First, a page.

The #MeToo Movement, 2 Years Later

Two years later, what has the #MeToo movement actually changed?

Giving women the voice they deserve

It’s been 2 years since #MeToo took off, shifting the conversation around sexual assault and harassment. In the U.S., more than 250 celebrities, CEOs, politicians have been accused of sexual misconduct according Temin & Co. Bill O’Reilly, Donald Trump, Matt Lauer, Al Franken, Louis CK, Mario Batali, and Les Moonves to name a few. Investigations from The New York Times and New Yorker into the alleged decades-long sexual misconduct of Harvey Weinstein unleashed a wave of stories, inspired by Tarana Burke’s Me Too movement, which she launched in 2006.

Although the current use of the phrase Me Too dates back to 2006, when it was first created by Tarana Burke as a means of connecting sexual abuse survivors, it didn’t become a viral movement until October 2017. Following a slew of assault allegations against famed producer Harvey Weinstein, hundreds of people began using the hashtag to reveal their own experiences with sexual misconduct in their respective industries. Eventually, the Me Too Movement became analyzed under a journalistic viewpoint, as writers and editors began to push the movement into larger news networks and labor sectors.

In November 2018, Cleveland, Ohio radio station WDOK Star 102 announced that it had removed the song Baby, It's Cold Outside from its playlist because listeners felt that the lyrics were inappropriate. The station's host commented that "in a world where #MeToo has finally given women the voice they deserve, the song has no place". The streaming service Spotify removed music by XXXTentacion and R. Kelly from Spotify-owned playlists after allegations of "hateful conduct", but later reversed course due to the fact that the allegations against the artists were unproven. Weinstein turned himself in to face rape charges — but he continues to deny the allegations. In the past 2 years the movement has gone global. Weinstein's trial is set for January 2020. While #MeToo has touched several industries, activists say it still has a long way to go.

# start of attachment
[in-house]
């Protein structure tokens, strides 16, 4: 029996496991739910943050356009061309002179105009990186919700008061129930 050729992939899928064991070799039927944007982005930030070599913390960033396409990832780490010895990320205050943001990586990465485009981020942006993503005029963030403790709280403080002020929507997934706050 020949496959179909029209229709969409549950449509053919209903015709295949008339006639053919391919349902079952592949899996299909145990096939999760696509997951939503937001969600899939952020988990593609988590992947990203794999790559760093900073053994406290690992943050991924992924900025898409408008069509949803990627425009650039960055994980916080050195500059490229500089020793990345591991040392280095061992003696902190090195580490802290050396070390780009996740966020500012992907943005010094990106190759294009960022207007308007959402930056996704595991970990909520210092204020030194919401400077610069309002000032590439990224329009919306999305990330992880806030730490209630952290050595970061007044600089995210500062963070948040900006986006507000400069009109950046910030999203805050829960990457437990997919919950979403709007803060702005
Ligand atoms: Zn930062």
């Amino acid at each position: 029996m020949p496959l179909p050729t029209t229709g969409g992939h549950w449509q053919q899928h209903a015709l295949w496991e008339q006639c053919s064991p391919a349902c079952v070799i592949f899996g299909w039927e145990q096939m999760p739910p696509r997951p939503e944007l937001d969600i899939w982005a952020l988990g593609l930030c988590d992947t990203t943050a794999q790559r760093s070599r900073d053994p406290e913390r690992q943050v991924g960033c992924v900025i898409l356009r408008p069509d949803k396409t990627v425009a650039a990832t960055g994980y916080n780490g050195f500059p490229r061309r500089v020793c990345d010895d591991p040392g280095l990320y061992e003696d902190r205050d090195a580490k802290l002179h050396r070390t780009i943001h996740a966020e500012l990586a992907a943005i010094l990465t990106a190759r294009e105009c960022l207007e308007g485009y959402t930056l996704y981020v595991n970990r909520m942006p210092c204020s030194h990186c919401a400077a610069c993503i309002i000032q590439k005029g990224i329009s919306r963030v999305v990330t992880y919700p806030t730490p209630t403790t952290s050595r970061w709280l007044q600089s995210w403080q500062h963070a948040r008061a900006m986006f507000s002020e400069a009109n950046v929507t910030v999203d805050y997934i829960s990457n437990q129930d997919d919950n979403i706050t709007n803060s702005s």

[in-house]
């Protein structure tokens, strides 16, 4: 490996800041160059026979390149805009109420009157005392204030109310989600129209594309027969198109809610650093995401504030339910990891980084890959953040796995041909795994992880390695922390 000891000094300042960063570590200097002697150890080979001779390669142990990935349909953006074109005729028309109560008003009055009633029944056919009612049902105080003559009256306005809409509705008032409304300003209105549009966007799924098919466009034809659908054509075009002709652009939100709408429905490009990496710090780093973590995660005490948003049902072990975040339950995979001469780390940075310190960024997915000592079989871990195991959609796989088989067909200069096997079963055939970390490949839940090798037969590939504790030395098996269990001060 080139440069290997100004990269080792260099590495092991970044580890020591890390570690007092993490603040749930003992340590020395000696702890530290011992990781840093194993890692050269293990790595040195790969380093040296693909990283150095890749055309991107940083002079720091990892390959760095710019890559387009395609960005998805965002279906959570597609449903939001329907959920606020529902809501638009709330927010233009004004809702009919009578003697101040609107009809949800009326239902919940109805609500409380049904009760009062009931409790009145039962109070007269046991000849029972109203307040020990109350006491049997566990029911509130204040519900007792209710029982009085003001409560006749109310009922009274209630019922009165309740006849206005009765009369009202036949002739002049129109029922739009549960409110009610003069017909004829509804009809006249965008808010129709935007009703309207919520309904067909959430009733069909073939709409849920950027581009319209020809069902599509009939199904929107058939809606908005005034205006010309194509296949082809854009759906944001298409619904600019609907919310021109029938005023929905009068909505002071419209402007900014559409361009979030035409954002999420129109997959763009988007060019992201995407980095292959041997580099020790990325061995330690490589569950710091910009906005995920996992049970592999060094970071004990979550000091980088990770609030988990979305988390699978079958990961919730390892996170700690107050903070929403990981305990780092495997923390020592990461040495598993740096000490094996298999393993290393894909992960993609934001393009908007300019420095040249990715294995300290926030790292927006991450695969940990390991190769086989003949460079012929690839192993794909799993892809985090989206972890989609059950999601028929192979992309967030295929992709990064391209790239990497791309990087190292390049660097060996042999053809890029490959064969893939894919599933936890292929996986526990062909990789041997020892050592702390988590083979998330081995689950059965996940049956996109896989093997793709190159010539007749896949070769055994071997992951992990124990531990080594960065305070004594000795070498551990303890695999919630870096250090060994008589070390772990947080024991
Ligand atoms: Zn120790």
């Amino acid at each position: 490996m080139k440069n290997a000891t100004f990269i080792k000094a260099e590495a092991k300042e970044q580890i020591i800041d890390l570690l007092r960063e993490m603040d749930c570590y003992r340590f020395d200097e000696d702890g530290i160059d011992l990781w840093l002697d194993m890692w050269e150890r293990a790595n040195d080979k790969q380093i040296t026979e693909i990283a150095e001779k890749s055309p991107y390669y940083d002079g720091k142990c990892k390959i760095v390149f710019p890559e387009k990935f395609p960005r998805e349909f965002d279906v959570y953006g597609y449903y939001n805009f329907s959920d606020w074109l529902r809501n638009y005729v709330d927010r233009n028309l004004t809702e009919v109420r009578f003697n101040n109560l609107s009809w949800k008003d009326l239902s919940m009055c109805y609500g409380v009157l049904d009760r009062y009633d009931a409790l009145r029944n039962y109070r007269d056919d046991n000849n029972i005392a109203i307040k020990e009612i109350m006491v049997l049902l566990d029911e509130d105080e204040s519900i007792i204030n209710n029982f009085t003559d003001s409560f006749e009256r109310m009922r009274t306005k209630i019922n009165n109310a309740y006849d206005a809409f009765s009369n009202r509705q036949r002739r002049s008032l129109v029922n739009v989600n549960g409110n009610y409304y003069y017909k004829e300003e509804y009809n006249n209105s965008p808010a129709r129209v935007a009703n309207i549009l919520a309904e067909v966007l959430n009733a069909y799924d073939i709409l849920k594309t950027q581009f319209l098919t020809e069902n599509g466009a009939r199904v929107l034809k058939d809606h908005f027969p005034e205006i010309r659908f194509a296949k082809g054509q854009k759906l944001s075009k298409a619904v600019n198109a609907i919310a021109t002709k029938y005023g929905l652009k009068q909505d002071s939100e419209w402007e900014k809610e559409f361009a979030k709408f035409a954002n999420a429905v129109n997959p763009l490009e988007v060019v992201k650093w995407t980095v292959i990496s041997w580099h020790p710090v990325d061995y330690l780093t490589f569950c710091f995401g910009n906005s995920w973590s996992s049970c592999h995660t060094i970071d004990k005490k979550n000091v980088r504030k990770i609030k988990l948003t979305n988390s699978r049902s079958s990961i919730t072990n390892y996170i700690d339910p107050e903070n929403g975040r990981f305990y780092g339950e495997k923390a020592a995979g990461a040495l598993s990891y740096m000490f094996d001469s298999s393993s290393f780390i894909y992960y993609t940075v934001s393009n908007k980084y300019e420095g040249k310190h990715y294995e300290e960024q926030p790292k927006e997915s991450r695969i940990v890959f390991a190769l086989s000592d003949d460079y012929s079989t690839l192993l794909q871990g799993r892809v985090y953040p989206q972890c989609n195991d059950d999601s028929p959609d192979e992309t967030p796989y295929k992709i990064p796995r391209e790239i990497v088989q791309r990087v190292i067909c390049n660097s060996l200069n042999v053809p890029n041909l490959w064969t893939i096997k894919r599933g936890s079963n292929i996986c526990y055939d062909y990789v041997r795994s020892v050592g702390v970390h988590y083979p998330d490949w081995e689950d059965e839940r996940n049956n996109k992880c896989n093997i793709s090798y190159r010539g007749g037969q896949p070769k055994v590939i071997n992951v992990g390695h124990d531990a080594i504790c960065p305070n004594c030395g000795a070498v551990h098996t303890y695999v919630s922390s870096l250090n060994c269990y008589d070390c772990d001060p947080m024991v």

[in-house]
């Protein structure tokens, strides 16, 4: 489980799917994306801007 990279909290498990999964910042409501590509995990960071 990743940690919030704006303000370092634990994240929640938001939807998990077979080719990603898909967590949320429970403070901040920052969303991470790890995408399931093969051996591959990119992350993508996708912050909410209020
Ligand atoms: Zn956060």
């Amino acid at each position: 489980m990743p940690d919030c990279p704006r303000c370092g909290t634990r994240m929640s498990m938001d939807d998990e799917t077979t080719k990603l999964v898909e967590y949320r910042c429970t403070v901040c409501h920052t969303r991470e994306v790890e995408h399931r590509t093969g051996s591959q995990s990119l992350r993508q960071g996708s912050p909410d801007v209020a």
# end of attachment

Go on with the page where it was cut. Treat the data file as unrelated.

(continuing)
10/12/2019 1:58 PM


  • Kieran F.
    3 days


  • Marc C.
    3 days


  • Hill-Wilson C.
    3 days

    Amazing movement

  • Gregg H.
    3 days

    After Cosby was sentenced I stopped hearing anything about this movement. 🤔

  • Mat C.
    3 days

    We hear you We’re listening to you We see you We support you We NOW see them We’re NOW listening to them. Times up ⏰ Men, police men.

  • Jesus M.
    3 days


  • Marlaina A.
    3 days


  • أ. م.
    3 days


  • Dior S.
    3 days

    I totally support the movement,but i saw palestine. Isn't palestine a moslem country,can you do this movement in a moslem country where women doesn't have a voice? Just wondering

  • Sammy S.
    2 days


  • Carreon L.
    2 days

    thanks for the badge

  • Terence P.
    2 days


  • Ouk S.
    2 days

    I’m a top fan now 😄

  • Alexander J.
    2 days


  • Osman A.
    2 days

    are siinagal ro family

  • Elyce S.
    2 days

    Why is Harvey Wienstein not in jail?

  • Urraca L.
    2 days

    Do we EVER hear the " me too " movement when it comes to Black people's causes ? Where are they when we are shot down in the streets ? They are nowhere to be found on our issues . But here we are supporting them . The same ole , same ole . Black Women , really ???????

  • Michael P.
    a day

    Didn't see Bill Clinton among the accused.

  • Danny D.
    a day

    Bill Cosby is the only one in jail, all the white men are home watching tv.

  • Brut
    21 hours

    When Shiori Ito accused a high-profile journalist of rape, she did what was considered unthinkable in Japan. Now she's bringing attention to the country’s weak laws against sexual violence.